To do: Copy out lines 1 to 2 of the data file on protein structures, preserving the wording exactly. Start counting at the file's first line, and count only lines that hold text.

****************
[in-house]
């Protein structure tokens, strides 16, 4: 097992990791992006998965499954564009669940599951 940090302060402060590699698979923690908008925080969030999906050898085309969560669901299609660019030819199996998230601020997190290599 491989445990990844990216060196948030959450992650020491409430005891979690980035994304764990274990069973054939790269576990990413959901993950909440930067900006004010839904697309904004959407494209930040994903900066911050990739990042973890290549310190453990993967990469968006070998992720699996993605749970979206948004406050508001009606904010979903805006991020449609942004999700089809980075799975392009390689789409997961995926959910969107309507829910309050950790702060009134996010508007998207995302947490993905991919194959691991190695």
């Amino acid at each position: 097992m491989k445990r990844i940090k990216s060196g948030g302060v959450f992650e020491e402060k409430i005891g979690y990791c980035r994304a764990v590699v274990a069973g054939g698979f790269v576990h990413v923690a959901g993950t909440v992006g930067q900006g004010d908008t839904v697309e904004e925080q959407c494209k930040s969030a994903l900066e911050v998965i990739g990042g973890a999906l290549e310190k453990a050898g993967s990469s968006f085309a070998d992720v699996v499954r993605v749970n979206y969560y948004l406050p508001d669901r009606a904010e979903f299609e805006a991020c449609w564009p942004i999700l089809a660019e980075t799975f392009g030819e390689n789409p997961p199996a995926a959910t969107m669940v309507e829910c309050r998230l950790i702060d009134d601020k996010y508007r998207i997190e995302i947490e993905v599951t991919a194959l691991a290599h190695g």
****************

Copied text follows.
[in-house]
């Protein structure tokens, strides 16, 4: 097992990791992006998965499954564009669940599951 940090302060402060590699698979923690908008925080969030999906050898085309969560669901299609660019030819199996998230601020997190290599 491989445990990844990216060196948030959450992650020491409430005891979690980035994304764990274990069973054939790269576990990413959901993950909440930067900006004010839904697309904004959407494209930040994903900066911050990739990042973890290549310190453990993967990469968006070998992720699996993605749970979206948004406050508001009606904010979903805006991020449609942004999700089809980075799975392009390689789409997961995926959910969107309507829910309050950790702060009134996010508007998207995302947490993905991919194959691991190695």